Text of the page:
Business Model as Genre

The games industry is, as its name implies, an industry—built upon a standard funding and revenue cycle one would expect from any industry. Video games have been the subject of business, mass-marketing and profiteering since their inception. Only until recently, however, there was a clear line between the game and the business. Money was spent to play the game, of course, but the act of playing the game was divorced from the act of spending money on it. One might have had to scrape together the cash to purchase Super Mario Bros. but, once the game started, the player would be far more concerned with mushrooms and turtles than the money that had been spent for the privilege.

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The galaxy is at stake and I’m just sitting here reading my credit statement.

As we read from Huizinga, the act of play requires the theoretical “magic circle,” a quality divorcing the act from real-world concern. Should anything breach the circle, either from the outside or from within, the magic is broken. Players of any game—from Call of Duty to stickball—tend to react viscerally toward anything which disrupts the magic circle, so it’s no wonder to witness the increasing frequency of uproar and outrage toward downloadable content, microtransactions and DRM when they disrupt the act of play by bringing real-world concerns into the game.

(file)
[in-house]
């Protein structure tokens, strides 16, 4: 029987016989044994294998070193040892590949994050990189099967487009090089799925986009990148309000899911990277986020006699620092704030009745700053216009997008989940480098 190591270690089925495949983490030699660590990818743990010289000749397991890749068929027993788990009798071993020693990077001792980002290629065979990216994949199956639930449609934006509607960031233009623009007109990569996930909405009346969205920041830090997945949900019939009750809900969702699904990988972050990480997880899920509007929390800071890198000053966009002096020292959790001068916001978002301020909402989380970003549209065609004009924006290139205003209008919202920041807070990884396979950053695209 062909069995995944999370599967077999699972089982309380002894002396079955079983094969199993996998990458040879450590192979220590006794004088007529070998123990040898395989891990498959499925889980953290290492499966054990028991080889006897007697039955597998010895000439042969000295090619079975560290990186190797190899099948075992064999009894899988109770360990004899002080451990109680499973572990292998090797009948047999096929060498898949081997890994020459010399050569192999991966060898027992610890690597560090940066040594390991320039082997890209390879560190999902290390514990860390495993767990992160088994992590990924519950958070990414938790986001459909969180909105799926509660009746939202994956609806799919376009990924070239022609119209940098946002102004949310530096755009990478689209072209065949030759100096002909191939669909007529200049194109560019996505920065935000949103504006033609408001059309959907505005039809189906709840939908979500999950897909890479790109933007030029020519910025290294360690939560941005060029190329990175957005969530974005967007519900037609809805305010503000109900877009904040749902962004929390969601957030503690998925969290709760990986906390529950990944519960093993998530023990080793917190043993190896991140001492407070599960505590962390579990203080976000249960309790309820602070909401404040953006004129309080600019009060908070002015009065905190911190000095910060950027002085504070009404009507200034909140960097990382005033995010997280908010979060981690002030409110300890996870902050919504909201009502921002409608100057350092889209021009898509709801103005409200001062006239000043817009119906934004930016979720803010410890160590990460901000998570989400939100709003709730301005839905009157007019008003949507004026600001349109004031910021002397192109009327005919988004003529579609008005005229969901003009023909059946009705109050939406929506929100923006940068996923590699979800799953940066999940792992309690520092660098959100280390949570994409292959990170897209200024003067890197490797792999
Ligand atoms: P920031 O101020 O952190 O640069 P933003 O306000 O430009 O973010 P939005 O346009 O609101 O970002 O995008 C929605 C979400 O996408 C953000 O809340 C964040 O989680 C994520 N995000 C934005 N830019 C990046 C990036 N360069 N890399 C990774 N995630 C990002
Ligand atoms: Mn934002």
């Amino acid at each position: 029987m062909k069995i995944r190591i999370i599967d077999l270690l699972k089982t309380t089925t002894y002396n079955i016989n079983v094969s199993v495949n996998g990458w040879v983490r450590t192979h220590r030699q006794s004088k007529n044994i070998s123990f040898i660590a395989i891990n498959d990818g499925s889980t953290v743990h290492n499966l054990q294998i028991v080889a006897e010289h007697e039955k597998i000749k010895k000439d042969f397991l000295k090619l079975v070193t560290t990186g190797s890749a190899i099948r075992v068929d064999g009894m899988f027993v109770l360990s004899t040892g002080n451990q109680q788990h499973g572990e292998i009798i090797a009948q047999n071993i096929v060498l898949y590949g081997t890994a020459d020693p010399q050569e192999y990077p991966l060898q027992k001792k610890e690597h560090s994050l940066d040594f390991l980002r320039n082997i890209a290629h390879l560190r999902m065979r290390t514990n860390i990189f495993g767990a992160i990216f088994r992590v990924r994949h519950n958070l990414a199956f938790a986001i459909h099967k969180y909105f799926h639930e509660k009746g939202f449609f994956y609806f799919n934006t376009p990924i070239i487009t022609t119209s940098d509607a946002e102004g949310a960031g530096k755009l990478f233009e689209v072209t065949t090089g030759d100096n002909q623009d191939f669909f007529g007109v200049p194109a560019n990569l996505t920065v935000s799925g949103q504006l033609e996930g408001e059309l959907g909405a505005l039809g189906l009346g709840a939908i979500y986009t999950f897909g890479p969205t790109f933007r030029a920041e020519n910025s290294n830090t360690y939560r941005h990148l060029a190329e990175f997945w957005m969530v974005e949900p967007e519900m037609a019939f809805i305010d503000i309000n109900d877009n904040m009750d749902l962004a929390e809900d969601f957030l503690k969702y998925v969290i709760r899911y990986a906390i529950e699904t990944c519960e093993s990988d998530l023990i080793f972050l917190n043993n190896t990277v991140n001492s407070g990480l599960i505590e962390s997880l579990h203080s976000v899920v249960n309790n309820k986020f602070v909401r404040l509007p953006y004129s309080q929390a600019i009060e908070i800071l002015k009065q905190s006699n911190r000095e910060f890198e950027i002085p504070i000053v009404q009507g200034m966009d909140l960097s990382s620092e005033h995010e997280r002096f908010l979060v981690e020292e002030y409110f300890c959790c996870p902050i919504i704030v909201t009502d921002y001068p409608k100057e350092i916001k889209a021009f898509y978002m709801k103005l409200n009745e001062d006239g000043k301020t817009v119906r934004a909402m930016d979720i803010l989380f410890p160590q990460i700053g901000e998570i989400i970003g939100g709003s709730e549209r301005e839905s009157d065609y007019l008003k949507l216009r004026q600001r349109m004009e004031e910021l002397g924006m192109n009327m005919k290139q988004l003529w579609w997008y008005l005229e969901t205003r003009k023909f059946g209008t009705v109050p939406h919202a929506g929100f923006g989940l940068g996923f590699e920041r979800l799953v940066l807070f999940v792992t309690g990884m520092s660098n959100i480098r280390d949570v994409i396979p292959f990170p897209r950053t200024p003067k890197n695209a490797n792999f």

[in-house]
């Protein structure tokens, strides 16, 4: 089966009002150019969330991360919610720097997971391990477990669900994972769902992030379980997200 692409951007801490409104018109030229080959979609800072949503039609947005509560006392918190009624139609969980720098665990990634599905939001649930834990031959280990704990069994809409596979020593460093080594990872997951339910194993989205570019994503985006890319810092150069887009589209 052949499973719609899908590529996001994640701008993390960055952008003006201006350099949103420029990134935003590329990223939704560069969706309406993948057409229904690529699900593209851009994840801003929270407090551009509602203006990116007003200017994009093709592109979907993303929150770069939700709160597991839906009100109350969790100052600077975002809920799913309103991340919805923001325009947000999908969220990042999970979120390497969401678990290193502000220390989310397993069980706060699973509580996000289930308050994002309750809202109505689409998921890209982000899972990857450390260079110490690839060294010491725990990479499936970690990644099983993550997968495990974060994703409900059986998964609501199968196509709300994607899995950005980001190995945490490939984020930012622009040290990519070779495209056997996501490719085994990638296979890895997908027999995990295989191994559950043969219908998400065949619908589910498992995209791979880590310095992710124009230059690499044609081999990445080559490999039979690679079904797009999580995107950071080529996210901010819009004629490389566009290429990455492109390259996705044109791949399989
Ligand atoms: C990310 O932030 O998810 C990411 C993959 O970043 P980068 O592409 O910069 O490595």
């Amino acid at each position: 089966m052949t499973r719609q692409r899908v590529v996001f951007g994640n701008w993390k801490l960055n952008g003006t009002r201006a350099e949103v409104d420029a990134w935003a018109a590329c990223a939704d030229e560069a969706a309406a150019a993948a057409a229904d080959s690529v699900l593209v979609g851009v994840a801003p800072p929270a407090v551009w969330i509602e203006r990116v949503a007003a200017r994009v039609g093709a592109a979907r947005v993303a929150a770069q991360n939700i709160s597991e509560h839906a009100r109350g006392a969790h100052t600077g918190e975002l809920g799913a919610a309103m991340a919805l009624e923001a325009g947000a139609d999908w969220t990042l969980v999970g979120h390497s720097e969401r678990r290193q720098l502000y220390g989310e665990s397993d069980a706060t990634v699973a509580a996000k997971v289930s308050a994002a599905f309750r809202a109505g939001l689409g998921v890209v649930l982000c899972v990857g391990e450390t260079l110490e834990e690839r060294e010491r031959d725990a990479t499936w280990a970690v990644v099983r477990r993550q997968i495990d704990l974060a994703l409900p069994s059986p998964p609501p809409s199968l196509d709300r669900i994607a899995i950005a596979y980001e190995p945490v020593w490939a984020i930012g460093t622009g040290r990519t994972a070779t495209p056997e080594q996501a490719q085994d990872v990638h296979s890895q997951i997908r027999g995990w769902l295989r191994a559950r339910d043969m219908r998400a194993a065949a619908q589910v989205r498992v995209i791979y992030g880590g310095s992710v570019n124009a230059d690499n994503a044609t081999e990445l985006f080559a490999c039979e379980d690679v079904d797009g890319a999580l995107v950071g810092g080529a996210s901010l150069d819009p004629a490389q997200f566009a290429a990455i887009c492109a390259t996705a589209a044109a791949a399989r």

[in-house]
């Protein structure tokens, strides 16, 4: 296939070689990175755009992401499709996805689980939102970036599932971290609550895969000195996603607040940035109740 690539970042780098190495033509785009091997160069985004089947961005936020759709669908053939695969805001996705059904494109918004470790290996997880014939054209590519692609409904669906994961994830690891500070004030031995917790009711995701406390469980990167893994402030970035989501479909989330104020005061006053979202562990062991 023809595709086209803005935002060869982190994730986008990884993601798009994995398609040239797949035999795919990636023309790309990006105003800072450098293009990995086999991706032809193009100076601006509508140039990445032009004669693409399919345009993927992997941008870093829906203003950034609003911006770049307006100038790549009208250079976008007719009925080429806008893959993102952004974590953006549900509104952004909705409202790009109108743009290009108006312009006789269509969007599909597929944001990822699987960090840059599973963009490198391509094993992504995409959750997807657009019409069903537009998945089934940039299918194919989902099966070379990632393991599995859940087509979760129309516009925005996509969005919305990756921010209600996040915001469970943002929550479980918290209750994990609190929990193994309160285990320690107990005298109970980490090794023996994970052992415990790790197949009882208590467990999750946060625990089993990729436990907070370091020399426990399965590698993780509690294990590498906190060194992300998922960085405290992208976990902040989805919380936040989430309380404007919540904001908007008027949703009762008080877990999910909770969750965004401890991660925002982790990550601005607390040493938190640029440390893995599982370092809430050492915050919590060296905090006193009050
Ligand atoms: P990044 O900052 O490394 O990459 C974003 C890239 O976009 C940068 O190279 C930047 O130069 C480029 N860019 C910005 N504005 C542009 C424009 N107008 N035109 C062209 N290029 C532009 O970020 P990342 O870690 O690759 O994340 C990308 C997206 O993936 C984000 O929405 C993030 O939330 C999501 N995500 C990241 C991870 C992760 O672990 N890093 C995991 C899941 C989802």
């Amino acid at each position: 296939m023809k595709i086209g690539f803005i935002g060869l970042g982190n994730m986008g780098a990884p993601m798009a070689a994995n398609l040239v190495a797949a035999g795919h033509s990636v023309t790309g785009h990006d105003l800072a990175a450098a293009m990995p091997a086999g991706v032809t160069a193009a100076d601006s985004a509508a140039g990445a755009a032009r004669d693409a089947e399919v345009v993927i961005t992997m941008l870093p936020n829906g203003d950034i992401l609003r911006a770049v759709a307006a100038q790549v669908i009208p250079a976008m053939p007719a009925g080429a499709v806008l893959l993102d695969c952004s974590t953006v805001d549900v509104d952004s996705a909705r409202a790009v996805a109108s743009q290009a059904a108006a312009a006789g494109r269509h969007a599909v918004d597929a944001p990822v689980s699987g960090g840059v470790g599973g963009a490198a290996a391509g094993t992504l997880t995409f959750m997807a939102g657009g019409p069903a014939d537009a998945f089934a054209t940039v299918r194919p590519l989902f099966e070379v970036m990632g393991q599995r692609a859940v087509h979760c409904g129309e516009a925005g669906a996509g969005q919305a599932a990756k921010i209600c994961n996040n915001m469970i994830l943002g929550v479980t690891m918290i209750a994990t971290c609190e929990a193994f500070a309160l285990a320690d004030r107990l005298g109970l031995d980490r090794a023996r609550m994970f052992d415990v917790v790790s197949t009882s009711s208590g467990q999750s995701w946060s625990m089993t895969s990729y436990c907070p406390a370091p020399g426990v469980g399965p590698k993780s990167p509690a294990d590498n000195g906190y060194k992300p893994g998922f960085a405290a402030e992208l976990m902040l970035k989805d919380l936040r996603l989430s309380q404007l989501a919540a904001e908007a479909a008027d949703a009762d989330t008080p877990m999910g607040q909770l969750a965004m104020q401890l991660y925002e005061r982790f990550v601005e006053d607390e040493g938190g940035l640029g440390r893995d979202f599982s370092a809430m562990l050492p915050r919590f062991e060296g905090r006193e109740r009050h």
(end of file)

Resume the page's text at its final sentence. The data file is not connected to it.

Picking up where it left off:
The topical example is the recent Simcity debacle, the furor surrounding which is almost entirely rooted in the game’s business model rather than the game itself. In short, the (traditionally single-player) game requires a constant internet connection to play, which became problematic when its authentication servers were overwhelmed and players were left waiting in a virtual queue or were simply booted out to the main menu. Further controversy erupted when modders discovered the game could easily be played offline by editing a handful of configuration files. The boondoggle peaked when Amazon ceased taking orders for the game and Electronic Arts began offering free copies of other games as compensation.

Opinions and uproar notwithstanding, Simcity is a textbook example of this fundamental repulsion to anything which disrupts play—in this case, the business model. Similar stories surrounding DLC and DRM, including the remarkably similar Diablo III launch and its real-money auction house, aren’t difficult to find. The variations upon these stories would imply the act of spending money within a game is not the core of the revulsion but instead when outside concerns (money included) intrude upon the ‘rules’ of the game, namely business decisions. Publishers have been attempting, with varied success, to monetize not just the sale of the game but also the act of playing the game. These are merely the negative results of that experimentation.

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Unless you want a tragically redemptive journey or something lame like that.